Tuesday, January 10, 2012

Twenty Twelve Tunes.

 I know.

You've been wondering since the first of the year why your humble pubkeep hasn't changed or updated the jukebox to reflect the new month and year as he usually does.

Or maybe you haven't been wondering.

Maybe you couldn't possibly be less interested.

No matter. I have finally found a little time to remedy the matter.

I must say, though, that as I go back into the jukeboxian archives of this old pub, I find some things done well enough that I cannot do them better, or at least wish to do them again... so half of the 'new' tunes for January '12 are the same as they were in January '11.

Why mess with success?

Oh, for any newcomers (I'm lookin' at you, r l anger jr!), I will explain that here at the Skull & Pumpkin, our little audio player over there to the upper right has two songs that will always be in rotation -- Vince Guaraldi's The Great Pumpkin Waltz, which is the official theme song of the S&P, and The Anger-Higbie Quintet's Pumpkintime, the S&P's official incidental music. These two always open and close the playlist.

But each month the other songs change up here and there; some remain for another month, but most are replaced by more seasonally/monthally apropos tunes.

Feel free to us the term 'monthally' all you wish.

And feel free to listen to some songs I find just about right for the first month in the heart of Winter.

First, a song that was featured last January -- if you don't mind the repeat, I liked my liner note too:

"... in a North Wind kinda mood, I thought I would add Nick Drake's beautiful Northern Sky, from his 1970 album Bryter Layter. If you don't know who Nick Drake was, try here and then head to all the external links. To my mind (and ear), Northern Sky is one of his most perfect creations, a song that feels like all seasons of the year, sung to every lover you ever had, all at once. "Would you love me through the Winter?" Yep."

After Nick Drake, I feel a natural snow slide to a bit of gloomy longing -- and what Hallowe'en-loving, Poe-reading romantic doesn't love a good song featuring gloomy longing through the frozen winter? 

From the minds and hearts of the inimitable kd lang and her longtime collaborator Ben Mink comes Barefoot, the theme from the 1991 indie film Salmonberries and one of the most haunting melodies I've ever heard. It's not entirely bleak or despairing, and at its core is the promise of the warmth of a new love, but in its searching, shivering journey it is a distant wolf howl of nights when love is lean and scarce.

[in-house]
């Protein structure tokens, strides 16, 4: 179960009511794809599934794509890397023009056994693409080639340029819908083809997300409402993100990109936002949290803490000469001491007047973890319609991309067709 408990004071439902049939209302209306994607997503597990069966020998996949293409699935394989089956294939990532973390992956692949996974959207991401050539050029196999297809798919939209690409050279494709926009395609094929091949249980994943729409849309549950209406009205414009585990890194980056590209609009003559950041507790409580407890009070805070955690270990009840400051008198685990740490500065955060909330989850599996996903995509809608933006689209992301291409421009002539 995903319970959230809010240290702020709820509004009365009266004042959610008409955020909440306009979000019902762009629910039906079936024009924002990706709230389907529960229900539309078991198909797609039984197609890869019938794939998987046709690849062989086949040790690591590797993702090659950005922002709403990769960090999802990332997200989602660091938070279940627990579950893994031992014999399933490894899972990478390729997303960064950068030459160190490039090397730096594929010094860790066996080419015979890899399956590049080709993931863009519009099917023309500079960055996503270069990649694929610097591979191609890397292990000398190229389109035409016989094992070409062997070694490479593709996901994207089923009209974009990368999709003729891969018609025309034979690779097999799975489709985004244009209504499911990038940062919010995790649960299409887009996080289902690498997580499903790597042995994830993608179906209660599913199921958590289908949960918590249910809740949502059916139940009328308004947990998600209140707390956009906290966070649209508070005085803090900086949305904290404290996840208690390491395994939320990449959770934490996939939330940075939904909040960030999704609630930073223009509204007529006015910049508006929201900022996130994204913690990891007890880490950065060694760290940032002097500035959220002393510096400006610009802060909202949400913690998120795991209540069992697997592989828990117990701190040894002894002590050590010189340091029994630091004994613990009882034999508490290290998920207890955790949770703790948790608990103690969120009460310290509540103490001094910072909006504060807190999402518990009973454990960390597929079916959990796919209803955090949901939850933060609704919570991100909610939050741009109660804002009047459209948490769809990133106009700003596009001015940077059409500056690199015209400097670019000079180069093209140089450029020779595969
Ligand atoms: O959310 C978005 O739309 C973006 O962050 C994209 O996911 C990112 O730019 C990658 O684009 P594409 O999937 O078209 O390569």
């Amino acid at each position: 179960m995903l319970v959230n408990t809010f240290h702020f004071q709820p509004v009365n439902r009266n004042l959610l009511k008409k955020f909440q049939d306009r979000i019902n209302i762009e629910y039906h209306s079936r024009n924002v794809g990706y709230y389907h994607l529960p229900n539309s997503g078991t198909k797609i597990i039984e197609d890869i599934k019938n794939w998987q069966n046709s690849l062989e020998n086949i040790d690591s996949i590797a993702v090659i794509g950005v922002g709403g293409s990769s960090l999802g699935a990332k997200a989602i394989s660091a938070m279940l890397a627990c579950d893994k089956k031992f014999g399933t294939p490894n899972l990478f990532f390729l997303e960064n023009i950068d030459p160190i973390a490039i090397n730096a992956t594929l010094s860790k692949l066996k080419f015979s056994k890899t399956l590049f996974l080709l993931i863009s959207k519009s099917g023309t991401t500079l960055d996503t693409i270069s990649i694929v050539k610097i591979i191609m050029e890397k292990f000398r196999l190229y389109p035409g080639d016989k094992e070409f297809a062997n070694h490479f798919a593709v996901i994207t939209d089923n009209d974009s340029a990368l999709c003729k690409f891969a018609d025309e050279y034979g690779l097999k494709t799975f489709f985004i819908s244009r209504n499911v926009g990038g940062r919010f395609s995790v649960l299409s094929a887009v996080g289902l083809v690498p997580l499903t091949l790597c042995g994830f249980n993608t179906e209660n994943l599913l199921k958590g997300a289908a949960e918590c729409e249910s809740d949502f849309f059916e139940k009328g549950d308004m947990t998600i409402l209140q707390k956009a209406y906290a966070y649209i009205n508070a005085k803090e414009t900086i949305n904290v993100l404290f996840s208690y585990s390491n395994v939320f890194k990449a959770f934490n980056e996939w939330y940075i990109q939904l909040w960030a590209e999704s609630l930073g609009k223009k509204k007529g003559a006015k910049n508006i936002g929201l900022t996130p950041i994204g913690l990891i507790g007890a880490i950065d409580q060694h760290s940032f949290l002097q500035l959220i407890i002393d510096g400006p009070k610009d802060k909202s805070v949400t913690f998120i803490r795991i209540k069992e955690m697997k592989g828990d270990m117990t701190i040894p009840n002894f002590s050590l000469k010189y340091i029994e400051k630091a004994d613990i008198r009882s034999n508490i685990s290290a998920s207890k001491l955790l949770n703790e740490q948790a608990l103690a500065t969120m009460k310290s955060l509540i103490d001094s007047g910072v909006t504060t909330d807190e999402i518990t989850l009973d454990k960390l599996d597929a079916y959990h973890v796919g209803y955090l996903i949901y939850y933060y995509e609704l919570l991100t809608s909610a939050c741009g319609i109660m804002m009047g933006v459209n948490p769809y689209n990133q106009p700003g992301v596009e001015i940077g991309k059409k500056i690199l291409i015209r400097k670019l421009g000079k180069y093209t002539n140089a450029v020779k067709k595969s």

Still, there is something about a cold, lustrous winter night that causes one to somehow think of warmth, and plenty, and restful recovery from a Fall filled with harvesting the fruits of long labor. A sleep of the soul, just as the land sleeps, rests, prepares for new life to come.

Softly She Sleeps (1959) is a beautiful bit of 'Light Classical' from one of that genre's most commercially and creatively prolific masters, the influential British composer Cedric King Palmer (1913-1999).

 Palmer with his dog Nimrod circa 1963. 
He named all his dogs Nimrod. I like this guy.

King Palmer composed hundreds of motifs and melodies that we've all heard in commercials, cartoons, films and television shows (and educational slide shows and hygiene films and...) for generations. Search for 'Hackney Carriage', or 'Spindlelegs', and you'll know exactly what I mean, and why it's so... subconsciously soothing.

Another repeat player from last January, if only because it just doesn't get any better than Joni:

"... and as the years change, as the inevitable circularity of life enrobes us all, the time is perfect for Joni Mitchell's heartfelt The Circle Game. This particular recording is from her 1970 album Ladies of the Canyon, but she had written the song in the mid-'60s as a response to friend Neil Young's song Sugar Mountain, as a more positive take on growing up. That isn't to say it's not bittersweet -- the seasons do go 'round and 'round, and we are all captive on the carousel. But there is beauty, and truth, and there are dreams aplenty, before we're all done."

 And the final repeat tune of last year, because it's so grand:

"January means new, and pubs mean traditional. I think I've found a fine mix of both: Malcolm Dalglish's incredible hammer dulcimer piece New Waltz, from his 1990 album Jogging the Memory. It really is something you haven't heard -- it is new to you -- but it feels so very comfortable, so very old. 
So perfectly pub."

And finally, a song that reminds us that this is a Hallowe'en pub, damnit, and all this wintry musical musing is silly!

Remember when I brought my Panasonic 3DO game system to the pub so we could play Escape From Monster Manor? Well, I 'shoot ghosts' in the winter, it's just something I've done since I got that game, and every sound, note, flicker of the game means Winter to me. 

This is the theme song from that game, composed in 1993 by Robert Vieira for Electronic Arts. It's six minutes of goofy, spooky fun. Tread carefully now!

Ah, January.

First of the year, holding the most promise, but cold and searching just the same. These are the songs we'll enjoy chatting at the bar, perusing the library, or lounging by the fire at the S&P, until Runtmonth.

And speaking of searching -- is that the radio crackling and humming over there...?


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